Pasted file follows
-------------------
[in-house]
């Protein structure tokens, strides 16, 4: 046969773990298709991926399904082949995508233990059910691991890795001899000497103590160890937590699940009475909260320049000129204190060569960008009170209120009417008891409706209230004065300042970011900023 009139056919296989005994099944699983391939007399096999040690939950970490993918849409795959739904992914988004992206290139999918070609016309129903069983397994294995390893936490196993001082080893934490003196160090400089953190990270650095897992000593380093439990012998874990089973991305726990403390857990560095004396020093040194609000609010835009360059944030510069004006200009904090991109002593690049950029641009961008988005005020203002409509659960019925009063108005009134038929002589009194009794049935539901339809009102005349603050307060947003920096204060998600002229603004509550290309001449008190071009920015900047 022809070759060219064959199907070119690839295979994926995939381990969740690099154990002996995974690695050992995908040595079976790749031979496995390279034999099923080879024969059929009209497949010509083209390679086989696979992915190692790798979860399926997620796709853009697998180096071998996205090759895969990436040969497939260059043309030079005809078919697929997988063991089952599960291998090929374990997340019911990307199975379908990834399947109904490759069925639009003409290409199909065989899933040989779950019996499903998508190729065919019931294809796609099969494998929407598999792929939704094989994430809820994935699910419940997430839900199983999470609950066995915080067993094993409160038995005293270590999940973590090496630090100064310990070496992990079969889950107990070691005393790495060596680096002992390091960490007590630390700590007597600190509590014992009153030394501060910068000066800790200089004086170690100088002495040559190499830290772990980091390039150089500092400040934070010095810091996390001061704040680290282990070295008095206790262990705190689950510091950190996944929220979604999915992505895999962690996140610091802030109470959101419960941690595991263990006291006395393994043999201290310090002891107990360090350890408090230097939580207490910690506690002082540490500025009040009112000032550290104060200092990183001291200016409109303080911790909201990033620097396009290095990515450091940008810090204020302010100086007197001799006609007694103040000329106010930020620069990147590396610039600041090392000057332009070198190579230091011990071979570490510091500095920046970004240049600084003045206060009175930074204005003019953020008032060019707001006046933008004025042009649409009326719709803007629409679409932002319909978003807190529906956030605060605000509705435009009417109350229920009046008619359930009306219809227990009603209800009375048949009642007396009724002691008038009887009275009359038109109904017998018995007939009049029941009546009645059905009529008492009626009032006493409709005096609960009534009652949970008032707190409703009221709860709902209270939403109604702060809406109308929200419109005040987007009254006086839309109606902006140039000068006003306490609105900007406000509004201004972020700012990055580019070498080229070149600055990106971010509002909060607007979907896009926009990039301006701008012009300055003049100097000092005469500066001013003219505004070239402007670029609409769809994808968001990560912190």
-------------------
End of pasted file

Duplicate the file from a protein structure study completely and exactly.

[in-house]
């Protein structure tokens, strides 16, 4: 046969773990298709991926399904082949995508233990059910691991890795001899000497103590160890937590699940009475909260320049000129204190060569960008009170209120009417008891409706209230004065300042970011900023 009139056919296989005994099944699983391939007399096999040690939950970490993918849409795959739904992914988004992206290139999918070609016309129903069983397994294995390893936490196993001082080893934490003196160090400089953190990270650095897992000593380093439990012998874990089973991305726990403390857990560095004396020093040194609000609010835009360059944030510069004006200009904090991109002593690049950029641009961008988005005020203002409509659960019925009063108005009134038929002589009194009794049935539901339809009102005349603050307060947003920096204060998600002229603004509550290309001449008190071009920015900047 022809070759060219064959199907070119690839295979994926995939381990969740690099154990002996995974690695050992995908040595079976790749031979496995390279034999099923080879024969059929009209497949010509083209390679086989696979992915190692790798979860399926997620796709853009697998180096071998996205090759895969990436040969497939260059043309030079005809078919697929997988063991089952599960291998090929374990997340019911990307199975379908990834399947109904490759069925639009003409290409199909065989899933040989779950019996499903998508190729065919019931294809796609099969494998929407598999792929939704094989994430809820994935699910419940997430839900199983999470609950066995915080067993094993409160038995005293270590999940973590090496630090100064310990070496992990079969889950107990070691005393790495060596680096002992390091960490007590630390700590007597600190509590014992009153030394501060910068000066800790200089004086170690100088002495040559190499830290772990980091390039150089500092400040934070010095810091996390001061704040680290282990070295008095206790262990705190689950510091950190996944929220979604999915992505895999962690996140610091802030109470959101419960941690595991263990006291006395393994043999201290310090002891107990360090350890408090230097939580207490910690506690002082540490500025009040009112000032550290104060200092990183001291200016409109303080911790909201990033620097396009290095990515450091940008810090204020302010100086007197001799006609007694103040000329106010930020620069990147590396610039600041090392000057332009070198190579230091011990071979570490510091500095920046970004240049600084003045206060009175930074204005003019953020008032060019707001006046933008004025042009649409009326719709803007629409679409932002319909978003807190529906956030605060605000509705435009009417109350229920009046008619359930009306219809227990009603209800009375048949009642007396009724002691008038009887009275009359038109109904017998018995007939009049029941009546009645059905009529008492009626009032006493409709005096609960009534009652949970008032707190409703009221709860709902209270939403109604702060809406109308929200419109005040987007009254006086839309109606902006140039000068006003306490609105900007406000509004201004972020700012990055580019070498080229070149600055990106971010509002909060607007979907896009926009990039301006701008012009300055003049100097000092005469500066001013003219505004070239402007670029609409769809994808968001990560912190």